Check valves of the general type of the present invention have been known by several terms, including tide gate valves and duck-bill sleeve-type check valves. In this detailed description of the preferred embodiments of the present invention, the term "tide gate valve" will generally be used, but it is to be understood that this is only one of several synonymous terms for the same type of valve.
Referring now to FIG. 1, a prior art tide gate valve 10 is shown mounted at a discharge end of a conduit 12, shown in phantom, from which fluids are discharged. The conduit 12 may be a storm sewer, an industrial waste pipe, or any pipe which discharges an effluent into a river, creek, ocean or analogous waterway or a chemical reaction vessel or any vessel known in the art where it is desired to discharge a fluid while preventing back flow into the conduit 12.
The valve 10 generally comprises a sleeve, which bounds a longitudinally-extending flow-through passage for the effluent fluid which may be a liquid or slurry, such as raw sewage, storm rain water, line, sludge, chemical slurry, scum paper stock, tailings slurry, or any industrial waste. More specifically, the sleeve has an intermediate region 14 which is associated at a first upstream end with a generally cylindrical upstream fluid inlet region 16 mounted on and around the discharge end of conduit 12. Fluid inlet region 16 may be secured to conduit 12 by any devices commonly known in the art such a bands, clamps, etc. Clamps 17 are shown in FIG. 1. Intermediate region 14 can be cylindrical, but in most applications it is slightly tapered. It is shown in the drawings of the present invention in a tapered embodiment.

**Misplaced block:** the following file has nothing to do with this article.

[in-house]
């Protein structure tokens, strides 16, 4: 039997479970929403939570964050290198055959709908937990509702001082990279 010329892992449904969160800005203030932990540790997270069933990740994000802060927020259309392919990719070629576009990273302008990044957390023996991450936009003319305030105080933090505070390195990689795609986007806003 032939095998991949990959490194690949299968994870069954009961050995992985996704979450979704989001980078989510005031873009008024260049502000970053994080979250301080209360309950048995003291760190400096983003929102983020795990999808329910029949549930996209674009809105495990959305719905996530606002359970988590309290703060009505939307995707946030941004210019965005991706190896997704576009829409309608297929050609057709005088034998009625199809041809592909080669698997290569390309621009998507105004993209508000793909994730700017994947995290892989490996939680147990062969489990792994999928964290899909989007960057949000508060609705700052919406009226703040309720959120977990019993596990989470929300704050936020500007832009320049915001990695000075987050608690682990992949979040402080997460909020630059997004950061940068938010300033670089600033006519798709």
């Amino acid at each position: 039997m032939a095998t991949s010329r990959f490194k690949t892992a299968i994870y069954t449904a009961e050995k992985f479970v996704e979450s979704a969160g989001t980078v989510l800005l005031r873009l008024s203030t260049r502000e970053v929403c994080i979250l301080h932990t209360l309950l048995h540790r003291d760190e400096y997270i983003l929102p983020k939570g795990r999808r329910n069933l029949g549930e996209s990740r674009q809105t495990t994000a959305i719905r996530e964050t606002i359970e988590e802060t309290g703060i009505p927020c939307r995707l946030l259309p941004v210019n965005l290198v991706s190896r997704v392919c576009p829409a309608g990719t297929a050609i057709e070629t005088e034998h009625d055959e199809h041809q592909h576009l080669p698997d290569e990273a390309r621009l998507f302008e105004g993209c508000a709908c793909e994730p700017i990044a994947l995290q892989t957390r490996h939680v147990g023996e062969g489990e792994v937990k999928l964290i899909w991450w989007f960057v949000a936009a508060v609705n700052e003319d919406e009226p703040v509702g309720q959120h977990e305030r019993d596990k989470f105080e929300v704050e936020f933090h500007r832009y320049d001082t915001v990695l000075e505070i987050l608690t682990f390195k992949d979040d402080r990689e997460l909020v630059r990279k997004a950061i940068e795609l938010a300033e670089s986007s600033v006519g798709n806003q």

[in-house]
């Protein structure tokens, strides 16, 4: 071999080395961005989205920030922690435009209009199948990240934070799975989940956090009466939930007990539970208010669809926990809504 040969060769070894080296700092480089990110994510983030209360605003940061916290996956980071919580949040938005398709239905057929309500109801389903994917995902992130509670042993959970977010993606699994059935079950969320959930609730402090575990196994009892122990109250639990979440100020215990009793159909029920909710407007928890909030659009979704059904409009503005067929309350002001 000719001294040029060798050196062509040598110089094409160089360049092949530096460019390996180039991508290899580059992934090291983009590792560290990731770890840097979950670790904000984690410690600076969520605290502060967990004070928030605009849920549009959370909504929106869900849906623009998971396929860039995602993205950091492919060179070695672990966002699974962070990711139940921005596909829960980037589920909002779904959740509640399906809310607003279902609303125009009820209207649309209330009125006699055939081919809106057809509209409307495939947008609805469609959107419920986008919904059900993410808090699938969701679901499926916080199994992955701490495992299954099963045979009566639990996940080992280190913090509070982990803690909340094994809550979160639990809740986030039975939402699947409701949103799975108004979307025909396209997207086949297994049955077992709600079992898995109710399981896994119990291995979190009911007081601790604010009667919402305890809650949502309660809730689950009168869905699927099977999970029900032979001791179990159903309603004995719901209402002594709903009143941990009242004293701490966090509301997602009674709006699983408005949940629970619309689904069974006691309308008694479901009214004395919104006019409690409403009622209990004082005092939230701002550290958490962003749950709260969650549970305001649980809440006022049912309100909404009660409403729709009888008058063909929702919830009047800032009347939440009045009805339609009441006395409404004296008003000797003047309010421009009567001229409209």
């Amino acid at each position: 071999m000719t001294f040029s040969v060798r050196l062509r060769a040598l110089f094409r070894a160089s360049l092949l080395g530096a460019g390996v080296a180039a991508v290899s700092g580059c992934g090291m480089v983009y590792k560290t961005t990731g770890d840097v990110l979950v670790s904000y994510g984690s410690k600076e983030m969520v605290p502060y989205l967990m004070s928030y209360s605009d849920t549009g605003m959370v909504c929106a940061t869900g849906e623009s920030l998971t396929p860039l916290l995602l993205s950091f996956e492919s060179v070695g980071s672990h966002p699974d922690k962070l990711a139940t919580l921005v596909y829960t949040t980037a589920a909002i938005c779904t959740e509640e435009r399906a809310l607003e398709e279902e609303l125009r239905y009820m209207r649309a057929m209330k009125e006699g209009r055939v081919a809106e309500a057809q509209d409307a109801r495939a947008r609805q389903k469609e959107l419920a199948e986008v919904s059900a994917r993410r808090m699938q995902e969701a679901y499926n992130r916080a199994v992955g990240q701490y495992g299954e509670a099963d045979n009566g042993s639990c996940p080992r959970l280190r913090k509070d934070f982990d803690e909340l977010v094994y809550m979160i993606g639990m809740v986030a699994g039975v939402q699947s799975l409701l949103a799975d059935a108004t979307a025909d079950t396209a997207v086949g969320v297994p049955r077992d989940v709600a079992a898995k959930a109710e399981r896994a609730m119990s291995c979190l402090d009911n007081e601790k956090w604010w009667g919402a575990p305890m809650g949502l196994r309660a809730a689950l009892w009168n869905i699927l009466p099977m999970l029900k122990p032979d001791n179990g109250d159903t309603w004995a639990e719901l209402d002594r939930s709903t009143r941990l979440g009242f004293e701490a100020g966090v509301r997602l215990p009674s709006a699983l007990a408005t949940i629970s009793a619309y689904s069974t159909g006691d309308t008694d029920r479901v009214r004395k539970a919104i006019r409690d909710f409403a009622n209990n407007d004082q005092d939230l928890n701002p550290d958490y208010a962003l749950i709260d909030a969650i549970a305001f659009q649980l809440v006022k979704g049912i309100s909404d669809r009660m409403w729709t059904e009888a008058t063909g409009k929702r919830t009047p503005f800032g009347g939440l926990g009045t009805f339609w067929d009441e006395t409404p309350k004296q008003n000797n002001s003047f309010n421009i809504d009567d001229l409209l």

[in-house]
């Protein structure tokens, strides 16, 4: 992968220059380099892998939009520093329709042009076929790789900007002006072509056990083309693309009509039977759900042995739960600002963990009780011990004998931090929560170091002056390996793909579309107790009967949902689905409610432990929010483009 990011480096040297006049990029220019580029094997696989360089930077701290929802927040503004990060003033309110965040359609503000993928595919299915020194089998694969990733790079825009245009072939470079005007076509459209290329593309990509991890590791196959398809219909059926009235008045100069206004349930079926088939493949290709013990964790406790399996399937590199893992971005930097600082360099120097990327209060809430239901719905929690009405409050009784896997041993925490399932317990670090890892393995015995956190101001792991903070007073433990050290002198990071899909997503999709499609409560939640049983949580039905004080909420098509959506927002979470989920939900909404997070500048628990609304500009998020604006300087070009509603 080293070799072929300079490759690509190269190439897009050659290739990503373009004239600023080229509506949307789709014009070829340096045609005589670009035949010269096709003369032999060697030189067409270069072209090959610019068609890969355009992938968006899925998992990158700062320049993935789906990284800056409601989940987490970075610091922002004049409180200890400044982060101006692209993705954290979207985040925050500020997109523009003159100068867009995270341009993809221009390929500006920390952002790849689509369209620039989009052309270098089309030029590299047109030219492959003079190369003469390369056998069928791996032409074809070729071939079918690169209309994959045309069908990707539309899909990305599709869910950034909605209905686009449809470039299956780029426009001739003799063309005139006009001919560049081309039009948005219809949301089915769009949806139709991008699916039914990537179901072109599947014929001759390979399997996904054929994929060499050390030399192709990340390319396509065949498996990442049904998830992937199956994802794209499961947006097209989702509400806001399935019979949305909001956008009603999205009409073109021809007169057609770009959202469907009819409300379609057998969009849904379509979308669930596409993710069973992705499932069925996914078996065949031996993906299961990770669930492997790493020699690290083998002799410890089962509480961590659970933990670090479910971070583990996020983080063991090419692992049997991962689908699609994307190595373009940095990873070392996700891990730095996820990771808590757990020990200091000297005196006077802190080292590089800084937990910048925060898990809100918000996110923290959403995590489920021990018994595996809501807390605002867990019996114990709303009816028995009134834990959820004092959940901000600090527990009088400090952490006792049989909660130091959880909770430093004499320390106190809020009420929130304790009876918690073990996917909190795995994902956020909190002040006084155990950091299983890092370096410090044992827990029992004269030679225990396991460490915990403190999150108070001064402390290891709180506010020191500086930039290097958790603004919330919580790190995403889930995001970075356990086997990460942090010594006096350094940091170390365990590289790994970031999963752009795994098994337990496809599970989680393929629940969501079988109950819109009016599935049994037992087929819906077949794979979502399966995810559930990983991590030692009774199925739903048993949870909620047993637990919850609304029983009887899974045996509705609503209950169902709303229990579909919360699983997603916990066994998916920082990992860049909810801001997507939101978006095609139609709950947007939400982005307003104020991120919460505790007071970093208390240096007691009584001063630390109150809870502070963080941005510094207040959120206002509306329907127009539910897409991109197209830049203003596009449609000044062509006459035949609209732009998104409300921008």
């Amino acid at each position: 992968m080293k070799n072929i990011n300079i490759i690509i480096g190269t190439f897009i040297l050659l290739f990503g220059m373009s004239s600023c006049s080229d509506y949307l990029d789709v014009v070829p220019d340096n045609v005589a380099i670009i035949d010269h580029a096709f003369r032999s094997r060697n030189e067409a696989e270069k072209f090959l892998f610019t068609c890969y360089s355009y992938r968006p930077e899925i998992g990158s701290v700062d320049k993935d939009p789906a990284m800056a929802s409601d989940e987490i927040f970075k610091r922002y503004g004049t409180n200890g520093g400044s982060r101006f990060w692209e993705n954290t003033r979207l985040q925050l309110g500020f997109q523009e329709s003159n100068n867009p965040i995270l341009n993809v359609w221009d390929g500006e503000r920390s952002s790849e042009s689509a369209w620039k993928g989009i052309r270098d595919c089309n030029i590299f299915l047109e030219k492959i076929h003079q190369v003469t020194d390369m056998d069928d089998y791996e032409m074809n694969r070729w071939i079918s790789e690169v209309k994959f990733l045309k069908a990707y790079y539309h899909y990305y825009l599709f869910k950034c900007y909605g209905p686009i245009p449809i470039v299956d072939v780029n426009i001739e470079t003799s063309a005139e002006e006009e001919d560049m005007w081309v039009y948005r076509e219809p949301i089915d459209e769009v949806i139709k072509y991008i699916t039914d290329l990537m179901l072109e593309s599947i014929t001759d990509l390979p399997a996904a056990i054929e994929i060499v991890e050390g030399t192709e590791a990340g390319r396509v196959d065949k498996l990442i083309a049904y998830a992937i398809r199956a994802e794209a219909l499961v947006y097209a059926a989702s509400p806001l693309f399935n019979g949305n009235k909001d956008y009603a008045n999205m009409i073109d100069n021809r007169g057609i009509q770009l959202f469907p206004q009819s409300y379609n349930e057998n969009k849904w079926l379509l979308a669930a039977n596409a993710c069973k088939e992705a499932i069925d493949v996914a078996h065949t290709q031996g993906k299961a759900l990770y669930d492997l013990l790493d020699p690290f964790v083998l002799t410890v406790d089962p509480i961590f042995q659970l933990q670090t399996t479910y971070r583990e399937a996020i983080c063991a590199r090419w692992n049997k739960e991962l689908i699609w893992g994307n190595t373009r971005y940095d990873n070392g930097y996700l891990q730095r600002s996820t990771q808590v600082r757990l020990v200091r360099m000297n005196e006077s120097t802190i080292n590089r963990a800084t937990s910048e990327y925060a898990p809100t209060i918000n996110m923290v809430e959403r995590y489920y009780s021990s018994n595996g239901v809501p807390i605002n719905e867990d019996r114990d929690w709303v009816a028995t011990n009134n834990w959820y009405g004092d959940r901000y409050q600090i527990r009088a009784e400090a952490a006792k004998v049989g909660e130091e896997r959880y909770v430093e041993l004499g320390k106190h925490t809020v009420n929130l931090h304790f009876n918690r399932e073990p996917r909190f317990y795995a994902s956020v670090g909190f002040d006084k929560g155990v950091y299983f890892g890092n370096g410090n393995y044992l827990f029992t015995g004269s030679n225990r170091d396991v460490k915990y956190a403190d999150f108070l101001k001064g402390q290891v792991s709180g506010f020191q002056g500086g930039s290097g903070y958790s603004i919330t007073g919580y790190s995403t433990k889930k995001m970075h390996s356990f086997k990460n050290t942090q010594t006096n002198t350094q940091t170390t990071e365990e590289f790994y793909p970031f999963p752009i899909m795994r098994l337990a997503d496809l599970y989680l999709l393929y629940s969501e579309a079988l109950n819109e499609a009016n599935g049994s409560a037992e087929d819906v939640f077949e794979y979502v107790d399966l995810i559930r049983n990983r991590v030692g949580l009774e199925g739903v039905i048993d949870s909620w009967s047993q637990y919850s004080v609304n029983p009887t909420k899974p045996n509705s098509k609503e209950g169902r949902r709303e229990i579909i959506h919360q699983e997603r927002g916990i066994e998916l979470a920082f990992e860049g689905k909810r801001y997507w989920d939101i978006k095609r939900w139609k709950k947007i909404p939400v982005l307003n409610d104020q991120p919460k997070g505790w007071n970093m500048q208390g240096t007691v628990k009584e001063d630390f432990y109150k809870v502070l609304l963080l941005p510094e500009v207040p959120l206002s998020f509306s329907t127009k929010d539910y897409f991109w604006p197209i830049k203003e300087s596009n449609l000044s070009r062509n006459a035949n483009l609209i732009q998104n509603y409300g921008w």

The intermediate region 14 is associated at a downstream end with a fluid outlet region 18. Fluid outlet region 18 is more specifically comprised of lips or bills 22 and 24. The lips 22 and 24 are flattened and have broad planar mating surfaces facing and opposed to each other. The lips 22 and 24 extend longitudinally along the length of valve 10 over the entire length of fluid outlet region 18, which is a distance generally equal to about 1/2 of the diameter of conduit 12. Generally conduit 12 when used in storm or sewer water applications has a large diameter in the range of 12 inches to 48 inches or more. However, in some applications, as for example, in chemical reaction vessels, the diameter of conduit 12 can be on the order of a few inches.